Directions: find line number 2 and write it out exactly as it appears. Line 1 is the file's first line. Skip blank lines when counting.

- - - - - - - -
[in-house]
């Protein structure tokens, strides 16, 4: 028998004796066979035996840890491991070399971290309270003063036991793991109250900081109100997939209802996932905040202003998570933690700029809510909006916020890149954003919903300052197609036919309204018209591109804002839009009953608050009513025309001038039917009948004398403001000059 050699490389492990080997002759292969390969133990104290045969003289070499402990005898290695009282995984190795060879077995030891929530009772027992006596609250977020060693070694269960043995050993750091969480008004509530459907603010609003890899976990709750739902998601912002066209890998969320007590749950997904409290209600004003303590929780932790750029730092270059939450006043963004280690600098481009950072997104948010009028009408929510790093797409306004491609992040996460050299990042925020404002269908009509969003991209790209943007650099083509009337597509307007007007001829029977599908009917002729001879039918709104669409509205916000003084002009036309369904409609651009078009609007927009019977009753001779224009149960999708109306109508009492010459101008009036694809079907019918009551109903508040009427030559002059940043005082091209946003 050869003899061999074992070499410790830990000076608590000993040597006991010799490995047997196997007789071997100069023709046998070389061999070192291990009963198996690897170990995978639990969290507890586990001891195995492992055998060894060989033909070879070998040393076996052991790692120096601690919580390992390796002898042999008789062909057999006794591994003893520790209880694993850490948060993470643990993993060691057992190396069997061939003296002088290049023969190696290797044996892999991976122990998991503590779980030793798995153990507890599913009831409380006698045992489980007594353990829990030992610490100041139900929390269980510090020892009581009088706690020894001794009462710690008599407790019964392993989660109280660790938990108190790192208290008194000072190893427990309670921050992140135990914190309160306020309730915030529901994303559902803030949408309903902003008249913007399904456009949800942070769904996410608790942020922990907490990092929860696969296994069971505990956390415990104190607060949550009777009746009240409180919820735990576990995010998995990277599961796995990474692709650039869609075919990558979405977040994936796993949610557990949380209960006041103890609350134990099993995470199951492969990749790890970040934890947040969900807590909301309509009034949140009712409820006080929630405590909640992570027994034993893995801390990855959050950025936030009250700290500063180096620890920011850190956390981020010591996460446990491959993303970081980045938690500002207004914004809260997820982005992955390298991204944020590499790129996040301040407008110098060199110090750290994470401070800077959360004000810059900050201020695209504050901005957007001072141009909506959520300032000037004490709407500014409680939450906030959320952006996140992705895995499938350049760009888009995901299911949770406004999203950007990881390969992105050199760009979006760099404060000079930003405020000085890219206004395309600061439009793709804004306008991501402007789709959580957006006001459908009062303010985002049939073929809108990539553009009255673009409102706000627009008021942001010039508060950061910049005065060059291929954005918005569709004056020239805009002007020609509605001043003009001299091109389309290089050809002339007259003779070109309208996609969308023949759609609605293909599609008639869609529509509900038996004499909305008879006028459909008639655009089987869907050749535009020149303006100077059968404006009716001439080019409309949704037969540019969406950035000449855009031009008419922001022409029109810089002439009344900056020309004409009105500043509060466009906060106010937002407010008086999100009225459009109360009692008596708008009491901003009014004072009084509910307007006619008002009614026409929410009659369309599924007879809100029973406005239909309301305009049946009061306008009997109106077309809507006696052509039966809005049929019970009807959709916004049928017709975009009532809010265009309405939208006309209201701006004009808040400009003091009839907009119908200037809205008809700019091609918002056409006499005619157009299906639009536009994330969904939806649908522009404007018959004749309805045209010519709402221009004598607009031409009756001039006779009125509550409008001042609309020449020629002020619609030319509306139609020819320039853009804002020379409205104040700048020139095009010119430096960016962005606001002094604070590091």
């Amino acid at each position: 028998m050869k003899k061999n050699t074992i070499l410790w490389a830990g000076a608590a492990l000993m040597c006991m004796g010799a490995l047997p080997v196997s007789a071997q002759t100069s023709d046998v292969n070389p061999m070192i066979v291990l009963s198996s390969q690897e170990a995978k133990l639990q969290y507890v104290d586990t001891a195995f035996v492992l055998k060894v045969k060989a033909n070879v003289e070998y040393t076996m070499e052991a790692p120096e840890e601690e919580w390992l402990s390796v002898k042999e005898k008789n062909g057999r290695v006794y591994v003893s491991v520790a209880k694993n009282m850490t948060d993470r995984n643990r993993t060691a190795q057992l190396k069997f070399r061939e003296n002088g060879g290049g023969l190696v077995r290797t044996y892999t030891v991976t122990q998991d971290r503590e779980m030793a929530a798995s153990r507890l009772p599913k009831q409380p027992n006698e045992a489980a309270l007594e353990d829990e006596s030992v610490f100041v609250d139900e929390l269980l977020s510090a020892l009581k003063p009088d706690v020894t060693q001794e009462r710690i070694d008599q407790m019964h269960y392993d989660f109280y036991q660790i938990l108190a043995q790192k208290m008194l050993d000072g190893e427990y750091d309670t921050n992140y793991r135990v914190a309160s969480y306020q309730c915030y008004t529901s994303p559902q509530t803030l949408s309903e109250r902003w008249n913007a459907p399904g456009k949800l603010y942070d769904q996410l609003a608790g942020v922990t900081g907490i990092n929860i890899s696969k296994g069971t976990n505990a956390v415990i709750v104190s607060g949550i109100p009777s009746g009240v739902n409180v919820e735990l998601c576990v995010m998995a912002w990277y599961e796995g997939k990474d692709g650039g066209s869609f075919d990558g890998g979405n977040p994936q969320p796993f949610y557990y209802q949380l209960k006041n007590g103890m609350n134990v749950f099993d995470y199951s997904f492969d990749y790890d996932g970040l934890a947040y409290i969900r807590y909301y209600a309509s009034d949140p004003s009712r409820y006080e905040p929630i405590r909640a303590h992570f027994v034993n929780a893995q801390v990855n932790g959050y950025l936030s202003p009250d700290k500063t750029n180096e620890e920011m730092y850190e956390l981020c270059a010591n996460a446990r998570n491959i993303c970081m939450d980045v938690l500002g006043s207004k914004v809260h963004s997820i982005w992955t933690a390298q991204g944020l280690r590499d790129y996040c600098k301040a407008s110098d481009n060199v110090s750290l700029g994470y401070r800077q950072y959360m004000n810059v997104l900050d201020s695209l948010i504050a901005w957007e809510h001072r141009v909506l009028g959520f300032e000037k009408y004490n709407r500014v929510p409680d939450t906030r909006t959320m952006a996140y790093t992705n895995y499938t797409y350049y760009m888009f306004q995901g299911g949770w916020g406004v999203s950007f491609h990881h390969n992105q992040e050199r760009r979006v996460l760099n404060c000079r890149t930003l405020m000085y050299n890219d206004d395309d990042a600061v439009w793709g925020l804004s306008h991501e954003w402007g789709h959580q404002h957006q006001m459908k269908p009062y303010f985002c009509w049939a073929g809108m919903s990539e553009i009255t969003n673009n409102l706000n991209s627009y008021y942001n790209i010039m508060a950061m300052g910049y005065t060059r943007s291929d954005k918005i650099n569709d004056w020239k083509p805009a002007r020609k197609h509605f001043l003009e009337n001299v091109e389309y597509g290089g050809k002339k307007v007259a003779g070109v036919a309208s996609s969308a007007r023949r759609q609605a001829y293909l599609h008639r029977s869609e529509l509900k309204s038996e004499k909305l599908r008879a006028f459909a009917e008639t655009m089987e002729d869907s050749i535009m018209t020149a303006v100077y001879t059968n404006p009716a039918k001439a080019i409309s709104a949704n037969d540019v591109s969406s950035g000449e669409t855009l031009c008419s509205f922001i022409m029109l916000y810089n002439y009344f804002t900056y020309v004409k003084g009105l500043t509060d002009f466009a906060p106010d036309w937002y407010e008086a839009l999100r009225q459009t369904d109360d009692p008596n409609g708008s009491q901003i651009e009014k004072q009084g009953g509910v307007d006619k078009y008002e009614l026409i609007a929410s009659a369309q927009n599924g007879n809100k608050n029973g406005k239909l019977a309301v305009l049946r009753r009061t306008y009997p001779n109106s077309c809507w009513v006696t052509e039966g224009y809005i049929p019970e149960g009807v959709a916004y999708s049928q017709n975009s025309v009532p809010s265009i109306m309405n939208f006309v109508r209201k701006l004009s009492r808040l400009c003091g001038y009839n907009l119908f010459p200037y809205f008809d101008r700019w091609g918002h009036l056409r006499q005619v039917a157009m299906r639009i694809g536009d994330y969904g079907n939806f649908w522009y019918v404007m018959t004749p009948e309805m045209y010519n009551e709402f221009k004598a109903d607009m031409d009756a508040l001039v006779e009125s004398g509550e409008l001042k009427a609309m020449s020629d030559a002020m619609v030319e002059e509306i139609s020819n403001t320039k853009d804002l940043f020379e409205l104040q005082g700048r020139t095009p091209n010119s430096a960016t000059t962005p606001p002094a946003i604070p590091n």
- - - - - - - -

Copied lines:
């Protein structure tokens, strides 16, 4: 028998004796066979035996840890491991070399971290309270003063036991793991109250900081109100997939209802996932905040202003998570933690700029809510909006916020890149954003919903300052197609036919309204018209591109804002839009009953608050009513025309001038039917009948004398403001000059 050699490389492990080997002759292969390969133990104290045969003289070499402990005898290695009282995984190795060879077995030891929530009772027992006596609250977020060693070694269960043995050993750091969480008004509530459907603010609003890899976990709750739902998601912002066209890998969320007590749950997904409290209600004003303590929780932790750029730092270059939450006043963004280690600098481009950072997104948010009028009408929510790093797409306004491609992040996460050299990042925020404002269908009509969003991209790209943007650099083509009337597509307007007007001829029977599908009917002729001879039918709104669409509205916000003084002009036309369904409609651009078009609007927009019977009753001779224009149960999708109306109508009492010459101008009036694809079907019918009551109903508040009427030559002059940043005082091209946003 050869003899061999074992070499410790830990000076608590000993040597006991010799490995047997196997007789071997100069023709046998070389061999070192291990009963198996690897170990995978639990969290507890586990001891195995492992055998060894060989033909070879070998040393076996052991790692120096601690919580390992390796002898042999008789062909057999006794591994003893520790209880694993850490948060993470643990993993060691057992190396069997061939003296002088290049023969190696290797044996892999991976122990998991503590779980030793798995153990507890599913009831409380006698045992489980007594353990829990030992610490100041139900929390269980510090020892009581009088706690020894001794009462710690008599407790019964392993989660109280660790938990108190790192208290008194000072190893427990309670921050992140135990914190309160306020309730915030529901994303559902803030949408309903902003008249913007399904456009949800942070769904996410608790942020922990907490990092929860696969296994069971505990956390415990104190607060949550009777009746009240409180919820735990576990995010998995990277599961796995990474692709650039869609075919990558979405977040994936796993949610557990949380209960006041103890609350134990099993995470199951492969990749790890970040934890947040969900807590909301309509009034949140009712409820006080929630405590909640992570027994034993893995801390990855959050950025936030009250700290500063180096620890920011850190956390981020010591996460446990491959993303970081980045938690500002207004914004809260997820982005992955390298991204944020590499790129996040301040407008110098060199110090750290994470401070800077959360004000810059900050201020695209504050901005957007001072141009909506959520300032000037004490709407500014409680939450906030959320952006996140992705895995499938350049760009888009995901299911949770406004999203950007990881390969992105050199760009979006760099404060000079930003405020000085890219206004395309600061439009793709804004306008991501402007789709959580957006006001459908009062303010985002049939073929809108990539553009009255673009409102706000627009008021942001010039508060950061910049005065060059291929954005918005569709004056020239805009002007020609509605001043003009001299091109389309290089050809002339007259003779070109309208996609969308023949759609609605293909599609008639869609529509509900038996004499909305008879006028459909008639655009089987869907050749535009020149303006100077059968404006009716001439080019409309949704037969540019969406950035000449855009031009008419922001022409029109810089002439009344900056020309004409009105500043509060466009906060106010937002407010008086999100009225459009109360009692008596708008009491901003009014004072009084509910307007006619008002009614026409929410009659369309599924007879809100029973406005239909309301305009049946009061306008009997109106077309809507006696052509039966809005049929019970009807959709916004049928017709975009009532809010265009309405939208006309209201701006004009808040400009003091009839907009119908200037809205008809700019091609918002056409006499005619157009299906639009536009994330969904939806649908522009404007018959004749309805045209010519709402221009004598607009031409009756001039006779009125509550409008001042609309020449020629002020619609030319509306139609020819320039853009804002020379409205104040700048020139095009010119430096960016962005606001002094604070590091």